Thought for food

July 26th, 2021

I recently bought a wok and started doing a lot of stir-fries. One part to connect with my ethnic roots and the other to cut down on the amount I eat out. With this, also comes the knowledge that it is not particularly expensive to keep me alive.

If I had more of a predilection for spreadsheets, I’d have more objective numbers, but I do tag my grocery/restaurant purchases in a month to keep track of the amount that I spend on food alone. And I’ve been able to bring it down as low as about $10 a day on average. I’ve stabilized at dining out about once a week (and not for more than about $20 a person after tip). Since I’m still in the process of finding employment, I have time to head to grocery stores (frequently on bicycle!) and cook, or should I say, learn to cook.

I’ve come to appreciate how stir-frying (with or without a wok) is one of those methods that’s easy to learn, hard to really master, but you’re not going to go hungry trying. It’s hard to eff up a dish once you get the fundamentals down. You don’t need a specific type of cookware or specialized food type. Stir-frying is a process borne of practicality more than pretentiousness, thank god. (Maybe that’s why I never took to haute cuisine?)

You can do in a $12 nonstick saucepan or a fancy $50 titanium ceramic. You can go traditional with a seasoned $15 wok or a fancy $90 hand-hammered “traditional wok”. Gas (best results!) or Electric (meeeehhhh results but edible). Whatever. Just use enough oil to not burn it. And no, you don’t get the same results but it’s close enough for a novice like myself. It’s a huge savings over buying (Americanized) Chinese food, which I now have a health appreciation for the margin of.

Add in the knowledge that you can pad (thai?) out dishes with plenty of vegetables, of which you have many options. Also, add in thai chili oil.

I’ll probably go more into the details of wok cooking in a future post.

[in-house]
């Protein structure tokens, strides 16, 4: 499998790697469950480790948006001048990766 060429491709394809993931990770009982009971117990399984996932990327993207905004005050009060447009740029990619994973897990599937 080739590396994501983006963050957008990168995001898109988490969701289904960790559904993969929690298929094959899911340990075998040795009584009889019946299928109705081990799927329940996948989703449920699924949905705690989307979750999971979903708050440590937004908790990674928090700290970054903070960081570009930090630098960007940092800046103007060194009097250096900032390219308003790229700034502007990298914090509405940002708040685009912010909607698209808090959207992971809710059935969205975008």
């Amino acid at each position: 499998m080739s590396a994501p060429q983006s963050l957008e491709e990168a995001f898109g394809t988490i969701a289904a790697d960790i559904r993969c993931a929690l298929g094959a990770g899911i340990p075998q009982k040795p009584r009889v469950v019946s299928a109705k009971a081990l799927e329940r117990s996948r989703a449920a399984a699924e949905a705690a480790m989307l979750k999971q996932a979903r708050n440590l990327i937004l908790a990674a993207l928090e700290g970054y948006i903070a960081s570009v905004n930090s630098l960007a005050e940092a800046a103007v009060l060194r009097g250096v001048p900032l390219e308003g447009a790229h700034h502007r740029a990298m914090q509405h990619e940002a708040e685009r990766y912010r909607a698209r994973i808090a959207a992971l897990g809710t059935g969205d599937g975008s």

It helps that I’m near a large ethnic grocery store. I say “ethnic” because I notice a mix of cultures. The name is Vietnamese, but there’s a pan-Asian bent with a good deal of Mexican leanings. And one of the aisle even is marked “Jamaican” so yeah. And I can buy cactus leaves, haha.

But the vegetables I’ve gone home with lately have included “chinese broccoli” AKA Gai Lan (Don’t ask me to pronounce that), carrots, onions, garlic and scallions. It’s STUPID cheap, who knew? It almost feels like arcane knowledge that I can make any green vegetable (cabbage, broccoli, bell peppers) tasty enough with some fish sauce and minced garlic. Pair with rice (also stupid cheap when you get it in 10kg bags from aforementioned ethnic grocery store). I make a big stir fry, package it in tupperware, and between that and egg sandwiches and cereal, I can get by on like $300 a month. Rent is the biggest expenditure at about $550 a month for my share. Insurance after that and it comes out to like $200 between them all.

I’m waiting on some job interviewers to get back to me though. Some disposable income would be nice to invest and or sample some of the local restaurants. I’ve never seen this many African places before. Also, travel. Probably the biggest portion of recreational expenditure in a year. (2020 excepted of course.) I’m good on survival for now though. Just have to avoid letting my meat prison get dilapidated enough to have to use the health care system because that’s always so much fun.

Assimilation

May 31st, 2021

There’s an interaction with someone I had just met freshman year at Purdue that I still think about.

Her: What’s your nationality?
Me: American
Her: No, what’s your background?
Me: Middle-class suburbanite
Her: No, where were you born?
Me: Chicago.
Her: No, where did your parents come from?
Me: California.
Her: No, I mean, where were your parents born?
Me: Oh, Vietnam

So in this introductory meeting with a first year engineering student, which was purportedly to get to know each other, her questions veered from being about me to quickly being about my parents despite the fact that I had told her a wealth of info about me. Indeed, my first three responses had a great impact on who I was.

I don’t think she was acting in bad faith or malice. But I wonder if she looks back and realizes she was moving the topic from being about me to being about why my face looks different than hers.

Would I have gotten the same treatment if I were black? If I were white with red hair? If I were white with a mustache?

Anyway, Happy Asian American Heritage Month.